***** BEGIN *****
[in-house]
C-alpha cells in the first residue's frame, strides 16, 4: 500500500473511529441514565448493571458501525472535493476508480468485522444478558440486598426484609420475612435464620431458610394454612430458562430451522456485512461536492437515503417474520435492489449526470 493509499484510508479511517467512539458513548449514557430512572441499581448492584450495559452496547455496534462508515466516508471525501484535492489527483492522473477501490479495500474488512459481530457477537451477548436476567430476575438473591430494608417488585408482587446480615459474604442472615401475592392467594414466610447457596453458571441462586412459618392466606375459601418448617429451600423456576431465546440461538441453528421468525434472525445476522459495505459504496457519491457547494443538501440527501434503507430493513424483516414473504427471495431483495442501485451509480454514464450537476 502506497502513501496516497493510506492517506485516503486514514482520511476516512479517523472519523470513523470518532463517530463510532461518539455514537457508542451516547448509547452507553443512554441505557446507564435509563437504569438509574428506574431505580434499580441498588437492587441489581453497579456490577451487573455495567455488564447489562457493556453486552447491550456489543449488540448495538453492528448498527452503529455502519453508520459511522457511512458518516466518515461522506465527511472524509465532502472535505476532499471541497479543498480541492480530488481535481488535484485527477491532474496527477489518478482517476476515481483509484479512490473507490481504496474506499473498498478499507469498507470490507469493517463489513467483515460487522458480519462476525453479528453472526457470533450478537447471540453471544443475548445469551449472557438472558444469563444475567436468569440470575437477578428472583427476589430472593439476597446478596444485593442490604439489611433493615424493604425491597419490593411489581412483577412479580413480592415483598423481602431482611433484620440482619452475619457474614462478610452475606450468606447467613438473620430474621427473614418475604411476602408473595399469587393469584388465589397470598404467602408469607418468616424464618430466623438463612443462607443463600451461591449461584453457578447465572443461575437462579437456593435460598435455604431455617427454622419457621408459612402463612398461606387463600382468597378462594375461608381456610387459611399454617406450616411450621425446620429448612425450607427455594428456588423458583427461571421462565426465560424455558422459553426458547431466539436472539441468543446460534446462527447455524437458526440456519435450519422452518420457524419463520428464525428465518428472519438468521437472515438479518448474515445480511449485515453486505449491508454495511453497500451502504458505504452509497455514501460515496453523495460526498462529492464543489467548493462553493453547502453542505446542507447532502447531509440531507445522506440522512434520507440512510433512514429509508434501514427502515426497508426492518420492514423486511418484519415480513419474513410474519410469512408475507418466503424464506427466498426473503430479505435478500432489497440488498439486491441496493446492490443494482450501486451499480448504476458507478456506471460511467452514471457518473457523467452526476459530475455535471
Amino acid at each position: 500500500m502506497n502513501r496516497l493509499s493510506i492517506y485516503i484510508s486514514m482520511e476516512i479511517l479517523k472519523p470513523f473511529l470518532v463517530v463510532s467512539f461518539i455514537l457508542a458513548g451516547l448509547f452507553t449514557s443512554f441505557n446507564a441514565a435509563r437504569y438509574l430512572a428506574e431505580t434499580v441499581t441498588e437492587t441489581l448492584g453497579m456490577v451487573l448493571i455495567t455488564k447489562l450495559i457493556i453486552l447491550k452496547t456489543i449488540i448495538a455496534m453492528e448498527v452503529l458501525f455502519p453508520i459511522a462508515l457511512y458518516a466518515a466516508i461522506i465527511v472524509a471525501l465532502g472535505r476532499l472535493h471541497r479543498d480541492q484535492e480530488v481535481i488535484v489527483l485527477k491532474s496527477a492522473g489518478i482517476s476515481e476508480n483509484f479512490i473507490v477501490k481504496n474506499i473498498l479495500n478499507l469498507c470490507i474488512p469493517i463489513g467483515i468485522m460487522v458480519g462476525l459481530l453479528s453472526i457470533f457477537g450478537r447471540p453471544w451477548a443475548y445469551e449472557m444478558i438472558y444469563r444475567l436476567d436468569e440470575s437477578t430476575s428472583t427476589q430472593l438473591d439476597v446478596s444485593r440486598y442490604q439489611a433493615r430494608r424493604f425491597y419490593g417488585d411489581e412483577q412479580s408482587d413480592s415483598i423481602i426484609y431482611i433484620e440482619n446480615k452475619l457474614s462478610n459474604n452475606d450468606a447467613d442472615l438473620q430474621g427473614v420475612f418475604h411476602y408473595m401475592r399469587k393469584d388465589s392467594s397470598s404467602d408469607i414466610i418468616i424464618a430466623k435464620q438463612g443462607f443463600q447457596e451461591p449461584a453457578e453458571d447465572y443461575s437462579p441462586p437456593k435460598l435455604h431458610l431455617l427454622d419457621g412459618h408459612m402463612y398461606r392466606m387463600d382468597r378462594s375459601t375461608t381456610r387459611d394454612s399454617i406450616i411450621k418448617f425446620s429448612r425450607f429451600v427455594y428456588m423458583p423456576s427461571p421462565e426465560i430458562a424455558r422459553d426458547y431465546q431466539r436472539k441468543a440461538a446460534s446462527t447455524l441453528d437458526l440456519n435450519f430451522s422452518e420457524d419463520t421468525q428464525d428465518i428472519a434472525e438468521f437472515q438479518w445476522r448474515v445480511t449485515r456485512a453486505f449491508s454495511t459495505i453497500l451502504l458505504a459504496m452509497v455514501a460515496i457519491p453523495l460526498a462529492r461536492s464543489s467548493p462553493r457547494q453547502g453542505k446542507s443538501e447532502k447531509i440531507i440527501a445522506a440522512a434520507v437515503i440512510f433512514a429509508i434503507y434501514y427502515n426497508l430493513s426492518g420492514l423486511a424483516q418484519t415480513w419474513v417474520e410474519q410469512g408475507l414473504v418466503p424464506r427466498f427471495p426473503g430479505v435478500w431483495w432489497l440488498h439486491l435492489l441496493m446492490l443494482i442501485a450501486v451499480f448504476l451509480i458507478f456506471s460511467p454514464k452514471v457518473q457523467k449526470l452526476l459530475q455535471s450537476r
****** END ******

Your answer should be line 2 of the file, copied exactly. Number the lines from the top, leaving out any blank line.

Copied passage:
C-alpha cells in the first residue's frame, strides 16, 4: 500500500473511529441514565448493571458501525472535493476508480468485522444478558440486598426484609420475612435464620431458610394454612430458562430451522456485512461536492437515503417474520435492489449526470 493509499484510508479511517467512539458513548449514557430512572441499581448492584450495559452496547455496534462508515466516508471525501484535492489527483492522473477501490479495500474488512459481530457477537451477548436476567430476575438473591430494608417488585408482587446480615459474604442472615401475592392467594414466610447457596453458571441462586412459618392466606375459601418448617429451600423456576431465546440461538441453528421468525434472525445476522459495505459504496457519491457547494443538501440527501434503507430493513424483516414473504427471495431483495442501485451509480454514464450537476 502506497502513501496516497493510506492517506485516503486514514482520511476516512479517523472519523470513523470518532463517530463510532461518539455514537457508542451516547448509547452507553443512554441505557446507564435509563437504569438509574428506574431505580434499580441498588437492587441489581453497579456490577451487573455495567455488564447489562457493556453486552447491550456489543449488540448495538453492528448498527452503529455502519453508520459511522457511512458518516466518515461522506465527511472524509465532502472535505476532499471541497479543498480541492480530488481535481488535484485527477491532474496527477489518478482517476476515481483509484479512490473507490481504496474506499473498498478499507469498507470490507469493517463489513467483515460487522458480519462476525453479528453472526457470533450478537447471540453471544443475548445469551449472557438472558444469563444475567436468569440470575437477578428472583427476589430472593439476597446478596444485593442490604439489611433493615424493604425491597419490593411489581412483577412479580413480592415483598423481602431482611433484620440482619452475619457474614462478610452475606450468606447467613438473620430474621427473614418475604411476602408473595399469587393469584388465589397470598404467602408469607418468616424464618430466623438463612443462607443463600451461591449461584453457578447465572443461575437462579437456593435460598435455604431455617427454622419457621408459612402463612398461606387463600382468597378462594375461608381456610387459611399454617406450616411450621425446620429448612425450607427455594428456588423458583427461571421462565426465560424455558422459553426458547431466539436472539441468543446460534446462527447455524437458526440456519435450519422452518420457524419463520428464525428465518428472519438468521437472515438479518448474515445480511449485515453486505449491508454495511453497500451502504458505504452509497455514501460515496453523495460526498462529492464543489467548493462553493453547502453542505446542507447532502447531509440531507445522506440522512434520507440512510433512514429509508434501514427502515426497508426492518420492514423486511418484519415480513419474513410474519410469512408475507418466503424464506427466498426473503430479505435478500432489497440488498439486491441496493446492490443494482450501486451499480448504476458507478456506471460511467452514471457518473457523467452526476459530475455535471